Wednesday, April 25, 2012
I had a friend when I was growing up. She had a suburban modern basement. It was completely lined with concrete and ready for a pool table, even had some happy windows.
Not the one I grew up with.
Our basement was worse than any dungeon in a castle. A lot of folks grew up with these kind of basements. You know the ones; where mushrooms could grow and damp permafrost earth meets with walls made of stone and concrete and horse hair and chickenwire. Oh the horrors!
Basements seem to hold the most unease of any part of a home. Attics can be crowded and hot, but basements are cold, damp, and kind of tomb-like. The one I grew up with had rickety wooden ancient steps that bowed and creaked and were perpetually cold. On the right side was a wall but on the left side an opening to a crawlspace that contained hard packed earth and hibernating black snakes underneath the kitchen which was an added on room. That dark void would stare me down. Anything could be in there, even Pennywise (above).
At the bottom of the stairs was another set of stairs that led up to the flip open root cellar doors. To the right, a creaky old door that led into the heart of the chilly beast. The floors were concrete and uneven, a sump pump nearby was used after rains to empty out the ankle high water. Cobbled together benches made up my father's work area where all kinds of big angry tools sat and waited to work on some other thing that had broken down in the over 200-year-old house.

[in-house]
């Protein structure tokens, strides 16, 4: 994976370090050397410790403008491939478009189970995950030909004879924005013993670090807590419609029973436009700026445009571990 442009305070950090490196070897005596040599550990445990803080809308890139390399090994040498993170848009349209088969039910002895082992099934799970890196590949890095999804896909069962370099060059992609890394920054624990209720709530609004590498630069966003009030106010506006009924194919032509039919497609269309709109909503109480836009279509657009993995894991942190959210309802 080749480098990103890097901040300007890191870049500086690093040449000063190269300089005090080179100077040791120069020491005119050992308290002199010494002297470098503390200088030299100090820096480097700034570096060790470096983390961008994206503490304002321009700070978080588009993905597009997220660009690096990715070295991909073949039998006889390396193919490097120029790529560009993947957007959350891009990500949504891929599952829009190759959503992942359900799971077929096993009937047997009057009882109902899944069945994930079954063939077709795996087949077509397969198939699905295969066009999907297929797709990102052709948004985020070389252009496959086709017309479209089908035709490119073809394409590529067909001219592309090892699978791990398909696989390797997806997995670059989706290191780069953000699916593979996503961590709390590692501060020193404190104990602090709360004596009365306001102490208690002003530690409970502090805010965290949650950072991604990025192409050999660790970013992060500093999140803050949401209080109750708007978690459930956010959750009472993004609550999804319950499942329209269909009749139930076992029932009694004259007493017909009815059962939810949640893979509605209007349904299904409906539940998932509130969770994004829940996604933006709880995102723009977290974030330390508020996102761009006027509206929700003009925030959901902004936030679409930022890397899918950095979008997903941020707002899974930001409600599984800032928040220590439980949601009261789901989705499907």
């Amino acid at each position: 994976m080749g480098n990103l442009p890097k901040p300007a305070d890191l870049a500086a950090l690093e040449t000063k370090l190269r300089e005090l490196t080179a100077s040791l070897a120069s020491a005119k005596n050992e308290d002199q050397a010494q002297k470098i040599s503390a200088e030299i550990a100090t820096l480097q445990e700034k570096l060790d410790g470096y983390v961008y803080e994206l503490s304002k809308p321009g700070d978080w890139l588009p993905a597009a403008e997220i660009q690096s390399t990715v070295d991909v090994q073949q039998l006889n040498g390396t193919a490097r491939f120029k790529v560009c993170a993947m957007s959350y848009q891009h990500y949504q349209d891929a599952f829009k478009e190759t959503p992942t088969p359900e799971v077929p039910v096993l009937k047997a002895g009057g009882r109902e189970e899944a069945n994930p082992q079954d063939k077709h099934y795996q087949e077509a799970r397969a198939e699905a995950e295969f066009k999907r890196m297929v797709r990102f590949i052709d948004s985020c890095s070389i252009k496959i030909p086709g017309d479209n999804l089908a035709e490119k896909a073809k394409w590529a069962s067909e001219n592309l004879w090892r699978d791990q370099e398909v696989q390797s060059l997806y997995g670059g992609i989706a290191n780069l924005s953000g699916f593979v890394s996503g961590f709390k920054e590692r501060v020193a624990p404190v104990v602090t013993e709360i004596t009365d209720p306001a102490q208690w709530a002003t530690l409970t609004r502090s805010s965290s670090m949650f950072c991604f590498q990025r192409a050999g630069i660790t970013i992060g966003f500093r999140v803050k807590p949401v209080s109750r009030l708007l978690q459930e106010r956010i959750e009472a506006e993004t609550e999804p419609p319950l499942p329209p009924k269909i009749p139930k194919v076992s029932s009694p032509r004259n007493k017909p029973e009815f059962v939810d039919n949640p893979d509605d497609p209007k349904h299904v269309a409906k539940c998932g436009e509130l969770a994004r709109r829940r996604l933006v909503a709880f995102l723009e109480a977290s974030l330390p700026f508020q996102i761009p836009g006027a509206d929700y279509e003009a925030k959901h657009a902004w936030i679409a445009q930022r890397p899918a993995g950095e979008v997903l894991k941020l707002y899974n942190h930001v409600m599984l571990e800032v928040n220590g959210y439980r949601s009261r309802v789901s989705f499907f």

Supports held up the center of the room. Mother taught art and stored many of her paintings in this miserable place. Few of the survived the climate.
The canned foods were kept in the far corner of the basement. Sure enough, every day it was my task to go retrieve the goods. The race through the musty smelling basement to gather the foods and race back upstairs before whatever seemed to be lurking chased me was a fast sprint. I always felt like I just barely missed getting caught each time as I swung the door shut and entered the sunlit kitchen.
As a ghost hunter, I find it rare that anyone with a basement does not complain about it. Of course, they are often the holding place for all unwanted items and the place where wiring and plumbing and radiators and the like are stored. They lack lighting and a sense of the outdoors. They are damp and musty. They feel as if they have few exit options. They are tomb-like. All of these reasons unsettle people.
Is there, however, a reason we should be scared of basements?
Other than a hypersensitivity to mold or EMF coming off of exposed wiring, there's no higher incidence of haunting activity in basements. This is more than likely because (if you follow popular explanations for hauntings) people are not likely to die there or particularly miss that spot so much they have to haunt it.
Even though there may be no legitimate reason to fear a basement, we still will. Their very characteristics make it impossible to ever be truly comfortable.
at 3:30 AM